("Tell ‘em you want a $125,000 base salary to start, increasing $25,000 with every win."
"And a custom Hummer, like the ones they give to Ultimate Fighter coaches."
"And an immediate shot at Anderson Silva."
"And a percentage of the…wait, what?")
After a difficult bidding period in which Jake Shields was asking for more money than Scott Coker thought he was worth, Strikeforce released their middleweight champion yesterday, putting Shields on the open market. Shields’s Strikeforce contract ended after his April title defense against Dan Henderson, which allowed other organizations to make bids on his services. Strikeforce was in the matching stage of the process, and had the option to meet any competing offers, but ultimately decided that letting Shields walk was their best option.
As Scott Coker said on MMA Weekly radio, "The numbers, there was a big gap between what we thought was real, and what we thought was going to work, and I call that the numbers dance. It is what it is, and we’re going to probably be moving forward with that tournament."
Tensions between Shields and Strikeforce have reportedly been strained since he appeared at WEC 48, sitting next to UFC president Dana White, who mouthed "he’s mine" at the camera. Strikeforce may have even tried to block Shields from attending Saturday’s Fedor vs. Werdum show.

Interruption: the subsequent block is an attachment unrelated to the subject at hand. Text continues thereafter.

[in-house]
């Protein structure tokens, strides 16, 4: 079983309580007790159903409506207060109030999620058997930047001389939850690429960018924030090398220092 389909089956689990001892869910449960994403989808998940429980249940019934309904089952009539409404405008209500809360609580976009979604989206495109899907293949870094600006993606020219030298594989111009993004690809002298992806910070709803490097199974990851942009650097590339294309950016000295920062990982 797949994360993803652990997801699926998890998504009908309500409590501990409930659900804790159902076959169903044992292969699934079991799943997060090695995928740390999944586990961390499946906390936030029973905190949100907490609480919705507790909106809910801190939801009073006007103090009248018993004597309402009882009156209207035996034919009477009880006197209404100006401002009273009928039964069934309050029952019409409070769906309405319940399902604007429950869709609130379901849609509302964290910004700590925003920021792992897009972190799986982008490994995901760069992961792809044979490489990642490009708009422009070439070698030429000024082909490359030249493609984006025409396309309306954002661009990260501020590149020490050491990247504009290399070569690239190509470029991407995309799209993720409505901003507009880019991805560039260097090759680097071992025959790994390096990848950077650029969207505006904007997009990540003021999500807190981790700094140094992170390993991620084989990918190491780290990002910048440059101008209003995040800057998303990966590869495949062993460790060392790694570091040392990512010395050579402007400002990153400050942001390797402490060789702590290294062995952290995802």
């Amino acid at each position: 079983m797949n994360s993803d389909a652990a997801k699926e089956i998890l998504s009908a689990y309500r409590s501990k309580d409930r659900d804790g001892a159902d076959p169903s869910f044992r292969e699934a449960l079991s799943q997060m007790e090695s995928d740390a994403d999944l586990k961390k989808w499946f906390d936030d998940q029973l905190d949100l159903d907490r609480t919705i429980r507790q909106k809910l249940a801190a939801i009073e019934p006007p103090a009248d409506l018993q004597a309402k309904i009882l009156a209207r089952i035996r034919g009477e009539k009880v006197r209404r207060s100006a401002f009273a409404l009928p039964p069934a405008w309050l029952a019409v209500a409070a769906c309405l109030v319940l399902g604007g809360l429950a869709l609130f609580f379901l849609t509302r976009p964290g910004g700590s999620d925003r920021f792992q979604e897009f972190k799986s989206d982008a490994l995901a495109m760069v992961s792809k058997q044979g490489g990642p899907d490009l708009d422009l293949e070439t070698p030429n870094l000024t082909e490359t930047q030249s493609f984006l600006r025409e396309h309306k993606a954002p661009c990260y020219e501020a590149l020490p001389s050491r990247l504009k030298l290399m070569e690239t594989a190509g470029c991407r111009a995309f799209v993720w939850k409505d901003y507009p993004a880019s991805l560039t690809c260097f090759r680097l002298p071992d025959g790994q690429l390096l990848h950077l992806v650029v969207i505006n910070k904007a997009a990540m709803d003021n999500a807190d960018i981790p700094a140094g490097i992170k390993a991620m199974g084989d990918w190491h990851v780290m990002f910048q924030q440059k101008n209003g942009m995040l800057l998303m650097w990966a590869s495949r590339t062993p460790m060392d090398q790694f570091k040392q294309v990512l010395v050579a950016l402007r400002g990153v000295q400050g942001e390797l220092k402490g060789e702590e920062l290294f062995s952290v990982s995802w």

It goes without saying that Jake and his father/manager Jack Shields are leaning toward the UFC and the big fights the organization holds. From Sherdog:
Prior to news of the release, Jack Shields told Sherdog.com that he submitted the fighter’s asking price to the UFC on Wednesday and was awaiting an initial bid from the rival promotion to pass onto Strikeforce for review. The elder Shields said he submitted figures for a series of bouts he thought requisite if his son fought the top contenders in both the UFC’s welterweight and middleweight divisions.
Shields said his son would like to debut as a UFC middleweight, possibly against champion Anderson Silva, as welterweight champion Georges St. Pierre will be tied up with “The Ultimate Fighter” reality TV series and a pending bout with rival coach Josh Koscheck later this year.
“We didn’t come to agreement with Strikeforce, but Jake’s excited to challenge himself against the likes of Anderson Silva and others in the UFC,” said Shields.
Shields obviously belongs in the UFC, but he might be overeager in his desire to fight Silva or GSP, at least right away. After all, he began competing as a middleweight in Strikeforce more out of necessity than anything else. I’d think Shields would need at least one qualifying fight at welterweight before taking on GSP, and several at middleweight before the name Anderson Silva even crosses his mind. Your thoughts?